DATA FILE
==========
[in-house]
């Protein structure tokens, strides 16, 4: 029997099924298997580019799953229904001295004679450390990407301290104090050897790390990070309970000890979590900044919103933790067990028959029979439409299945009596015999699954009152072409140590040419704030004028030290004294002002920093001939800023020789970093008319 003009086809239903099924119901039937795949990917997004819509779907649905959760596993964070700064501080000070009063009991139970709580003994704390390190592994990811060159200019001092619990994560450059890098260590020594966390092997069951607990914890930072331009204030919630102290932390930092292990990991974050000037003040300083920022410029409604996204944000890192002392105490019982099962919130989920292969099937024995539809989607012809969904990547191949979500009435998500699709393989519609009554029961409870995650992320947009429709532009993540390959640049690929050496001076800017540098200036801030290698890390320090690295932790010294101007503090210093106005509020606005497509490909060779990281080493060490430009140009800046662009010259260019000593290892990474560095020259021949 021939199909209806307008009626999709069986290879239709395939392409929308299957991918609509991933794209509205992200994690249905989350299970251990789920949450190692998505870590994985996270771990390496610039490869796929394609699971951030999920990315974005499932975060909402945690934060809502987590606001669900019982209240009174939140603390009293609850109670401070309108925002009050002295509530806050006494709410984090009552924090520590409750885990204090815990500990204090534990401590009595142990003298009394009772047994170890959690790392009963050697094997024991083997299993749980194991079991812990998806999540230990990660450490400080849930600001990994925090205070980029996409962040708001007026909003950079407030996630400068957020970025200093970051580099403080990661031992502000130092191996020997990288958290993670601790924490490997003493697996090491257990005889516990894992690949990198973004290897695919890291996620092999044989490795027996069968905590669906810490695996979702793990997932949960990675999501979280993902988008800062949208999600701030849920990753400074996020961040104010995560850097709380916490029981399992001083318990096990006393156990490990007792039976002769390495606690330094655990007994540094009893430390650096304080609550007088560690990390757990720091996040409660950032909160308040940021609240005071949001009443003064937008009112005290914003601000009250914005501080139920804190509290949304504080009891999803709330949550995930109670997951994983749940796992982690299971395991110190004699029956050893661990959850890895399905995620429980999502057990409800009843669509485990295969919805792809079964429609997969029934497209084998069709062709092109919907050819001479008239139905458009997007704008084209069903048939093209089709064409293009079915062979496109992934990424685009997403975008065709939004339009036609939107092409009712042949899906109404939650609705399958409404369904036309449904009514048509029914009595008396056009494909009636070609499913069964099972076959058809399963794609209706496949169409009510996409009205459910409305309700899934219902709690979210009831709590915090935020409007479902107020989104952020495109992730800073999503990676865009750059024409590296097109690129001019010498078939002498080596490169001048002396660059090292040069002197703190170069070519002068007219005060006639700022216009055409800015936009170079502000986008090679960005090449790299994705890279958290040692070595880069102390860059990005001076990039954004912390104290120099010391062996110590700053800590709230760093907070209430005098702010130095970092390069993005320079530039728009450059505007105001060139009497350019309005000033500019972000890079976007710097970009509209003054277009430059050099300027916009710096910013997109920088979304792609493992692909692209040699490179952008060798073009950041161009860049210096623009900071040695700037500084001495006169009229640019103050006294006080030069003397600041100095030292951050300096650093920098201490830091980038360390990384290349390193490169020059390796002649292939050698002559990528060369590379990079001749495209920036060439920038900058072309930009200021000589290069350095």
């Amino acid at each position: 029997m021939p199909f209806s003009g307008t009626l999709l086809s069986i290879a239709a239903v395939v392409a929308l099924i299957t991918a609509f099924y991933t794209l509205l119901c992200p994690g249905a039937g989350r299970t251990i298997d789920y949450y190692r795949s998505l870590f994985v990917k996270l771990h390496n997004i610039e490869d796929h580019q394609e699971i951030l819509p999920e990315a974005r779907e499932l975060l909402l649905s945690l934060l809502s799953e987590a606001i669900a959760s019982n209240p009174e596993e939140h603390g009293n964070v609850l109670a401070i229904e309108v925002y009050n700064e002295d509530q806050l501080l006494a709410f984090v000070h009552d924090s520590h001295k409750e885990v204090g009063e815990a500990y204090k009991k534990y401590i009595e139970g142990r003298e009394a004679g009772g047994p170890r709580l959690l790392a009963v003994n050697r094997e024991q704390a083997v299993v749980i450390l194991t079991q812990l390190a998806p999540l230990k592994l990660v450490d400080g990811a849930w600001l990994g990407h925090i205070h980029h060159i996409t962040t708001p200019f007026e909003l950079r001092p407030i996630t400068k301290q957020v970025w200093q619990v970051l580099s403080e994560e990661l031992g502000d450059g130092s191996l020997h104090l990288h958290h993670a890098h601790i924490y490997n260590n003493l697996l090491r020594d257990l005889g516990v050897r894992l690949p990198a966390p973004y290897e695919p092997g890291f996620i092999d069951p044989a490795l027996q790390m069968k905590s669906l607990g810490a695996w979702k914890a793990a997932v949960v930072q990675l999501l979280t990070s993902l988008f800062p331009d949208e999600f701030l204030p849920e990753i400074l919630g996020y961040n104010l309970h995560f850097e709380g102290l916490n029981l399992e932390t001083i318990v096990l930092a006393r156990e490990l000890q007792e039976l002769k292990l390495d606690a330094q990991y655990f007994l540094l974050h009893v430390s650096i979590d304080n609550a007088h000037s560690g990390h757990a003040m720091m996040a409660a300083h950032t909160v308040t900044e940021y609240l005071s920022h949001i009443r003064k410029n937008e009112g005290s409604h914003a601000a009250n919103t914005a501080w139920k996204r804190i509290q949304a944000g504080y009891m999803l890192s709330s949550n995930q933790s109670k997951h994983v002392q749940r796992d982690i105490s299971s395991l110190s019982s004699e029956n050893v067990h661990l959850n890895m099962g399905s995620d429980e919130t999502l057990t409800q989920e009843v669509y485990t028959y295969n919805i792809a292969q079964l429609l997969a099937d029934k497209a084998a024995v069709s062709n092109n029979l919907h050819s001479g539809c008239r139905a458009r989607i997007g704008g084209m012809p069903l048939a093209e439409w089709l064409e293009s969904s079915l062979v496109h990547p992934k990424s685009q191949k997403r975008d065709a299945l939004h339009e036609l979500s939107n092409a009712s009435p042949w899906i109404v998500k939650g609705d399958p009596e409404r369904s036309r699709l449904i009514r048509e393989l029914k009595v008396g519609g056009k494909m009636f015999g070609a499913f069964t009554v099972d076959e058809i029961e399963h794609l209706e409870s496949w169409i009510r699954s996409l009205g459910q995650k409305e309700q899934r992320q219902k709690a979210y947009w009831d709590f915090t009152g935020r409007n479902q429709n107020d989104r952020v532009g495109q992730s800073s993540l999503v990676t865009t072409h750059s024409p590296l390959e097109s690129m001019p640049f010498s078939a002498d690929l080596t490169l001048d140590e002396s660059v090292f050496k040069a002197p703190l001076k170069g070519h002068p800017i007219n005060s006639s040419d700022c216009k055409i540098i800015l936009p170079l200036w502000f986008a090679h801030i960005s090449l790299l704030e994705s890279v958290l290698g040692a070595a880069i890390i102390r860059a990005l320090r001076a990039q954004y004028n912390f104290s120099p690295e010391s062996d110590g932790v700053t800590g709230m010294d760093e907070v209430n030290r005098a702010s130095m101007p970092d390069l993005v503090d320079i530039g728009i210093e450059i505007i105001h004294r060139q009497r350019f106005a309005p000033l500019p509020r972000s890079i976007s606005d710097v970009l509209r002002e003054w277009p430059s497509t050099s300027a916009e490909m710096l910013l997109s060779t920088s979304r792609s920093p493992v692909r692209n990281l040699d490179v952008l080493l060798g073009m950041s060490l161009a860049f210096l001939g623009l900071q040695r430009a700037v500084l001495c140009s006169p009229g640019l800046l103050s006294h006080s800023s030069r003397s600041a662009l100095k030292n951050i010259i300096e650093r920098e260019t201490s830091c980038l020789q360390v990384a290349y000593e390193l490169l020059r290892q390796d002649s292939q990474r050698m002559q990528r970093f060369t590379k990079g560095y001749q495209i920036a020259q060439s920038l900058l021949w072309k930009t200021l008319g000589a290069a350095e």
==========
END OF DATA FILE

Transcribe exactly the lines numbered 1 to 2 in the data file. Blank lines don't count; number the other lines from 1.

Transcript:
[in-house]
């Protein structure tokens, strides 16, 4: 029997099924298997580019799953229904001295004679450390990407301290104090050897790390990070309970000890979590900044919103933790067990028959029979439409299945009596015999699954009152072409140590040419704030004028030290004294002002920093001939800023020789970093008319 003009086809239903099924119901039937795949990917997004819509779907649905959760596993964070700064501080000070009063009991139970709580003994704390390190592994990811060159200019001092619990994560450059890098260590020594966390092997069951607990914890930072331009204030919630102290932390930092292990990991974050000037003040300083920022410029409604996204944000890192002392105490019982099962919130989920292969099937024995539809989607012809969904990547191949979500009435998500699709393989519609009554029961409870995650992320947009429709532009993540390959640049690929050496001076800017540098200036801030290698890390320090690295932790010294101007503090210093106005509020606005497509490909060779990281080493060490430009140009800046662009010259260019000593290892990474560095020259021949 021939199909209806307008009626999709069986290879239709395939392409929308299957991918609509991933794209509205992200994690249905989350299970251990789920949450190692998505870590994985996270771990390496610039490869796929394609699971951030999920990315974005499932975060909402945690934060809502987590606001669900019982209240009174939140603390009293609850109670401070309108925002009050002295509530806050006494709410984090009552924090520590409750885990204090815990500990204090534990401590009595142990003298009394009772047994170890959690790392009963050697094997024991083997299993749980194991079991812990998806999540230990990660450490400080849930600001990994925090205070980029996409962040708001007026909003950079407030996630400068957020970025200093970051580099403080990661031992502000130092191996020997990288958290993670601790924490490997003493697996090491257990005889516990894992690949990198973004290897695919890291996620092999044989490795027996069968905590669906810490695996979702793990997932949960990675999501979280993902988008800062949208999600701030849920990753400074996020961040104010995560850097709380916490029981399992001083318990096990006393156990490990007792039976002769390495606690330094655990007994540094009893430390650096304080609550007088560690990390757990720091996040409660950032909160308040940021609240005071949001009443003064937008009112005290914003601000009250914005501080139920804190509290949304504080009891999803709330949550995930109670997951994983749940796992982690299971395991110190004699029956050893661990959850890895399905995620429980999502057990409800009843669509485990295969919805792809079964429609997969029934497209084998069709062709092109919907050819001479008239139905458009997007704008084209069903048939093209089709064409293009079915062979496109992934990424685009997403975008065709939004339009036609939107092409009712042949899906109404939650609705399958409404369904036309449904009514048509029914009595008396056009494909009636070609499913069964099972076959058809399963794609209706496949169409009510996409009205459910409305309700899934219902709690979210009831709590915090935020409007479902107020989104952020495109992730800073999503990676865009750059024409590296097109690129001019010498078939002498080596490169001048002396660059090292040069002197703190170069070519002068007219005060006639700022216009055409800015936009170079502000986008090679960005090449790299994705890279958290040692070595880069102390860059990005001076990039954004912390104290120099010391062996110590700053800590709230760093907070209430005098702010130095970092390069993005320079530039728009450059505007105001060139009497350019309005000033500019972000890079976007710097970009509209003054277009430059050099300027916009710096910013997109920088979304792609493992692909692209040699490179952008060798073009950041161009860049210096623009900071040695700037500084001495006169009229640019103050006294006080030069003397600041100095030292951050300096650093920098201490830091980038360390990384290349390193490169020059390796002649292939050698002559990528060369590379990079001749495209920036060439920038900058072309930009200021000589290069350095």